here — he knew by my stone's familiar feel
in his fingers how love's magic flies compelled.

Not supposed to be? he repeated my words
in a gentle whisper, handing back my stone.
Then he hugged me holding my child as I cried
in my solitude. When the crapemyrtles birds
warned a coming storm, only then he replied —
Can a perfect circle ever get left alone?

Afterthought 262—Skerwink Trail

Posted in curtal sonnet by maggie on 2015/06/28

Trinity's waters embrace the rocks, whip
salt and sage into crowberry and Tuckamore
to perfume our reverent steps into her wild.

Without Dean I'd not've made it.  My hip
would've kept me from what we're here for —
to make it where the Music Box stands piled.

Otters!—yes, we saw them, like was said
we might.  And dolphins close to the shore!
No poetry could've been more perfectly styled.

Next year, you.  Join us at Sherwink's Head,
                      you and the child.


Afterthought 259—Wish You Were Here

Posted in curtal sonnet by maggie on 2015/06/22

No, the inn where he stayed had been booked
since last autumn for the weeks we want.
Tempted as we were to change our plans,

other schedules interfered.  We looked
from there down to St. John's waterfront . . .
this room with its view, all others sans.

Next time, maybe.  Now that we're hooked
summering here, let's come see the whales
together, when time and space are no man's
                      and harmony prevails.

Afterthought 237—Haiku

Posted in haiku by maggie on 2015/06/16

New moon behind clouds
     checks out accident damage—
it hardly matters.


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1 comment

Afterthought 254—Paused

Posted in nothing special by maggie on 2015/06/12
 
I am to put the scene on pause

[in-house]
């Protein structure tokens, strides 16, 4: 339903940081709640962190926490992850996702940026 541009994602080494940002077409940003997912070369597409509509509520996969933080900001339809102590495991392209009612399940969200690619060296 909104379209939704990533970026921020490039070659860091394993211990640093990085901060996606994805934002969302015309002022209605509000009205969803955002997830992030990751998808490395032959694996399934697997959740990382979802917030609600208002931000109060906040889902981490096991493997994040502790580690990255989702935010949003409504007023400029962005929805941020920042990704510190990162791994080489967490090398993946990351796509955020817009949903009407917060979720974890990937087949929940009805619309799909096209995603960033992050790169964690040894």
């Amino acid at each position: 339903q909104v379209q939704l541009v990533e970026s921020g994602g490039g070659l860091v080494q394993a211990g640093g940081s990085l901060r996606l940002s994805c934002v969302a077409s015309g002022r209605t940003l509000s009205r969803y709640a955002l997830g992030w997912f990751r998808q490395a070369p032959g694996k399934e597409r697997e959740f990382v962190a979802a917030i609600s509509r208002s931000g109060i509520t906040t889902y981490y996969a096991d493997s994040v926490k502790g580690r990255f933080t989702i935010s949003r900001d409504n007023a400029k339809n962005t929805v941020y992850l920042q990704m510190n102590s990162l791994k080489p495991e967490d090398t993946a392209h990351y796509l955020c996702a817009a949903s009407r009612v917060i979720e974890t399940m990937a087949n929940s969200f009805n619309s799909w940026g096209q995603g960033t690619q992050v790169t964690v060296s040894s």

so I won't have to catch
him up when he retakes his place
after a bathroom break, detour
through the nursery, last trip
out with the dog, back with a wedge
of cheese and crackers, to pick
up where we were.
A night I wouldn't write down,
only passing time.
I wait to.  I wait for.  I wait,
fingering something remote.
Something on hold.
One minuscule space in a line
— still, quiet, unknown.
I do as told.

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Protected: Afterthought 248—An Educated Guess

Posted in nothing special, quintain by maggie on 2015/06/10

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Afterthought 180—One Must Not

Posted in nothing special, terzanelle by maggie on 2015/04/14
 
          "One must never be angry about 
          how little they say is left." --Sara 
 
 
One must never be annoyed
over how little we've said gets left
behind to fill the void.
 
Nor must one be angered at the theft
of hours wasted, of tears spent
over how little we've said gets left.
 
Nor must one be puzzled how it went
down so quickly, with scarce a thought
of hours wasted, of tears spent.
 
Nor must one regret how we fought
to keep it alive long after it died,
down so quickly with scarce a thought.
 
Nor must one mourn our love's suicide.
One can only take pleasure hoping but
to keep it alive long after it died.
 
Our lights are out, our doors shut.
One must not recreate what's destroyed.
One can give and take pleasure hoping, but
one must not be annoyed.